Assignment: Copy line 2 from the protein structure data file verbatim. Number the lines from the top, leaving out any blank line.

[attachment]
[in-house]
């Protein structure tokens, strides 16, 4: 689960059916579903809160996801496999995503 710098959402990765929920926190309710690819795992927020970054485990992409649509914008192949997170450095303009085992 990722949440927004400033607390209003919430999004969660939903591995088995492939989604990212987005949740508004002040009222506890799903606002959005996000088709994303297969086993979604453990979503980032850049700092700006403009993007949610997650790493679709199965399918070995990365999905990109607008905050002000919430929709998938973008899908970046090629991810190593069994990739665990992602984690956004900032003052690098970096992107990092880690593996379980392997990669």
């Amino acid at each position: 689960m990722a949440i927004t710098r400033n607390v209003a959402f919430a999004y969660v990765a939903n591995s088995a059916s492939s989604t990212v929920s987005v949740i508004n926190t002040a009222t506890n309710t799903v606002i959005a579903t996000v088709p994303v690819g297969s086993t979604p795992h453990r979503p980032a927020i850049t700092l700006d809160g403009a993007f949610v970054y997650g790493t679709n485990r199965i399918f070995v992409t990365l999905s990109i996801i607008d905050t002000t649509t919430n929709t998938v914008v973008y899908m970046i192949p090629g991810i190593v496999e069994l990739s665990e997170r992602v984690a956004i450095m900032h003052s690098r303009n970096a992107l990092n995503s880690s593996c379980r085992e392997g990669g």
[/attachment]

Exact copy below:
């Protein structure tokens, strides 16, 4: 689960059916579903809160996801496999995503 710098959402990765929920926190309710690819795992927020970054485990992409649509914008192949997170450095303009085992 990722949440927004400033607390209003919430999004969660939903591995088995492939989604990212987005949740508004002040009222506890799903606002959005996000088709994303297969086993979604453990979503980032850049700092700006403009993007949610997650790493679709199965399918070995990365999905990109607008905050002000919430929709998938973008899908970046090629991810190593069994990739665990992602984690956004900032003052690098970096992107990092880690593996379980392997990669």